* This post is sponsored by Georgia-Pacific; however, all thoughts and opinions are my own*
This month I got to go on a unique field trip to see the behind-the-scenes operations at the Georgia-Pacific Paper Mill in Palatka, FL and learn about their positive impact in North Florida and their environmentally conscious efforts that led to them being the first paper mill to ever earn the EPA Energy Star Industry Challenge award. When I told my husband I was touring a paper mill for the blog, he asked how that fit with my blog’s “geek angle.” My response? “What’s geekier than paper? Books are made on paper! I’m totally a fan of paper.” Little did I know I would soon be immersed not in books and paper sheets, but in the high-tech world of toilet paper, napkins and household paper products.
Our tour started with a van ride into the massive mill complex where we were outfitted with hard hats, a vest, safety goggles and ear plugs. They take safety very seriously! Our group leader Meg, a self-professed toilet paper nerd, shared her enthusiasm for the product as we entered an office building for breakfast and a slide show all about the history of the mill. Our tour guide Terry led us through the mill history from its humble beginnings in 1947 with one kraft paper machine to an operation covering 6,000 acres, employing almost 1,000 people and becoming the largest manufacturing site in Florida. While they started with kraft paper, which is used to make things like bags for pet food and sugar, the Georgia-Pacific Palatka mill now manufactures many household products including Quilted Northern®, Angel Soft®, Brawny® and Sparkle®.
After our slide show, we loaded back into the van to go see the mill in action. As we drove around we got to see first-hand a lot of what was talked about on the slides. First we passed by giant logs being loaded into the machines where they are debarked. Every bit of the tree is used, either for product or for fuel, and any wood waste is transformed into energy called woody biomass. Biomass is an environmentally efficient and responsible energy source that helps the Georgia-Pacific Palatka mill be able to create 60% of its own power.
Each tree is then chopped up into chips that are a very specific size, thickness and moisture content that will determine the quality of the final paper product. It all starts with the quality of the chips! Chips that don’t make it to the pulping process are sold off as garden bark or used for fuel. We then passed the large silver cylinders where the chips are softened with chemicals to separate the pulp fibers from the lignin. The residue left over is very valuable and burned as fuel after the chemicals and water have been removed. The pulp fibers are then washed and bleached to become paper stock. The stock is then dried, softened and cut into smaller rolls to make soft, yet strong toilet paper.
Our last stop on the mill tour was at the Angel Soft complex boasting the newest tech in paper towel and toilet tissue machinery. While driving around the mill, some of the buildings appear from the outside to have been there since the beginning. But stepping inside you can appreciate the pristine environment and how high-tech everything really is. We learned about the TAD (through air dried) process that is used to make premium tissue paper products and how toilet paper is now laminated with a starch solution that eliminates any two-ply separation issues. There’s a lot that goes into each paper product. I don’t think I’ll ever look at toilet paper the same again!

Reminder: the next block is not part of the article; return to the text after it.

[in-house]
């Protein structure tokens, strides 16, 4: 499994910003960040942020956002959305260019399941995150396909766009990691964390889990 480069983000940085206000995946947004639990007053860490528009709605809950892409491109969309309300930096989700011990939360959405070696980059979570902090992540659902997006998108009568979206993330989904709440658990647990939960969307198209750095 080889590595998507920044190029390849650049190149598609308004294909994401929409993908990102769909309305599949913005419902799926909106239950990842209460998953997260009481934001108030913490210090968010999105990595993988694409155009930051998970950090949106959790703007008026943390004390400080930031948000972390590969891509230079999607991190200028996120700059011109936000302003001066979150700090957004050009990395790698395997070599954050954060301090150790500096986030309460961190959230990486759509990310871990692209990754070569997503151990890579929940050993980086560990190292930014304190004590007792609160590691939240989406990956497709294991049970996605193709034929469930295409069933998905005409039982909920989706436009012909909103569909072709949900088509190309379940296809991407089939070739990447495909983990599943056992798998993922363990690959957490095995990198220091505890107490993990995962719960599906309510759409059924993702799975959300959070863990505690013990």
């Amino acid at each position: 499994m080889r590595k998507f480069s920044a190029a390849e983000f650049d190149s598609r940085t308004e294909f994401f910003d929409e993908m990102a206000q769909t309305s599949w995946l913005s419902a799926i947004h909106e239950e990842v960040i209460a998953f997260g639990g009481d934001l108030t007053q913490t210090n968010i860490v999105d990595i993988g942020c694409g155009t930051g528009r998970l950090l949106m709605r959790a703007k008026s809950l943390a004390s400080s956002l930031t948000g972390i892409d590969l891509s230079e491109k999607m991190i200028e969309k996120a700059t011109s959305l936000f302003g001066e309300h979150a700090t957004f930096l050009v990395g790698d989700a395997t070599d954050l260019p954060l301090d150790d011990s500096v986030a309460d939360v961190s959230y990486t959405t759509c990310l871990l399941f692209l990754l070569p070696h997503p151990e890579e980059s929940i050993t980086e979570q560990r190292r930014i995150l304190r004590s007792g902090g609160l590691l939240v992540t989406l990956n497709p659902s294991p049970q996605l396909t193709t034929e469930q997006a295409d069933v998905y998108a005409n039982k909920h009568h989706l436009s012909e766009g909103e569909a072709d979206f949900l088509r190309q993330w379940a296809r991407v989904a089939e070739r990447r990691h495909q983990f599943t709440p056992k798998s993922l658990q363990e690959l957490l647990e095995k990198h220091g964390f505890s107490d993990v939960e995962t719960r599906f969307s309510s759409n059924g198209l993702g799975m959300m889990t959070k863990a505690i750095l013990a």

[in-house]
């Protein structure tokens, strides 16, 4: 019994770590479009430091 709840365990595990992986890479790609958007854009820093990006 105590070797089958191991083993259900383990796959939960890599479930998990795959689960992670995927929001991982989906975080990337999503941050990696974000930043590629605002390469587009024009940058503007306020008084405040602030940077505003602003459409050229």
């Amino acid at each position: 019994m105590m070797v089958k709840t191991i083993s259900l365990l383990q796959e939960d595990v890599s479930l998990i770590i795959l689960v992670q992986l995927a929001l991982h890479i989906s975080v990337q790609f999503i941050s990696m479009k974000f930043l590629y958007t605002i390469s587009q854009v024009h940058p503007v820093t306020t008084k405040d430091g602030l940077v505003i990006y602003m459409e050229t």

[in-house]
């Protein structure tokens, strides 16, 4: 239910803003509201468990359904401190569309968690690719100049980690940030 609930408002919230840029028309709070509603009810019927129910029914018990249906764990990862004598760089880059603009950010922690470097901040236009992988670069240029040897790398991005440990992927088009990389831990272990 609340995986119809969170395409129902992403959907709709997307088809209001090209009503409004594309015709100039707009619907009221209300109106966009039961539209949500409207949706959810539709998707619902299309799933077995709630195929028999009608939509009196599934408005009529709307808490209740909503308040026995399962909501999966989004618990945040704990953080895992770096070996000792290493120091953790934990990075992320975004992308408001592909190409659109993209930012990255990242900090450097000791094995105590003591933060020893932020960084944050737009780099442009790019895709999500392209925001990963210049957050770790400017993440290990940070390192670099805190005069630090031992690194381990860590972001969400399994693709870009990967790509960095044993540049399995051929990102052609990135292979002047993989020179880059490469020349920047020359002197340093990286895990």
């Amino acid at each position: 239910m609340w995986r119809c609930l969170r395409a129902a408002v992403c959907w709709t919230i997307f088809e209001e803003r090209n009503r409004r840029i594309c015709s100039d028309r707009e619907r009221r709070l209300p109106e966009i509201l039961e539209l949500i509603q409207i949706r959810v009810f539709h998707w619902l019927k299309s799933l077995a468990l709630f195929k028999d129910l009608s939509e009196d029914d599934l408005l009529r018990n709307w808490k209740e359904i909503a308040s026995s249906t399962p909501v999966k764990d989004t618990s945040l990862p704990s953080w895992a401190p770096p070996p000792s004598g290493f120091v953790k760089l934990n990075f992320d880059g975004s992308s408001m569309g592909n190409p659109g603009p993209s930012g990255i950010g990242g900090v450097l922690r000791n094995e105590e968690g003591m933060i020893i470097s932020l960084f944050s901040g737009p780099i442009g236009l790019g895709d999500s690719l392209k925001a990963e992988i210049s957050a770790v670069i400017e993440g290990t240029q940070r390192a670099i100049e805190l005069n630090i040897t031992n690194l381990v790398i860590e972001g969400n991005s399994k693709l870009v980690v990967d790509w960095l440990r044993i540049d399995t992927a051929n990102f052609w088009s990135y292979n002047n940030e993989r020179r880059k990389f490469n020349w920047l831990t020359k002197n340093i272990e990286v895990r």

Also, with the investment in all that high-tech machinery, Georgia-Pacific has invested in the local workforce by creating a need for technical people qualified to run those complicated machines. They’ve started recruiting students interested in advanced manufacturing at the high school level by making a 3-year $122,000 commitment to Putnam County School District to pay for laboratory equipment for an Advanced Manufacturing Academy in three local high schools. The academy helps students become qualified entry-level employees ready to keep up with all the new manufacturing upgrades.
And if you were wondering about that famous “paper mill smell,” which comes from the process of creating pulp, there was none! In fact, the mill has made a concentrated effort in the last 20 years or so to not be a source of odor because a good neighbor is not a stinky neighbor. And the Georgia-Pacific Palatka mill wants to be a good neighbor. In fact, the mill’s estimated economic impact to the local economy is $750 million per year, including more than $4 million in local property taxes and $13 million in purchases from local vendors. They also invest $200,000 annually in community charity, enrichment, education and entrepreneurship programs.
Which leads us to the very last stop on our tour, the St. Johns River Center in Palatka, which opened in 2015. The center, located in a beautiful spot on the river, is a great resource for students to learn about the wetlands that make Palatka so unique. It features interactive exhibits that teach lessons about the local environment and animal life. They also produce a curriculum available to all teachers and meets Florida state standards for grades 2-7. With over 40,000 visitors since it opened, Georgia-Pacific is truly making a positive impact on the community at every level.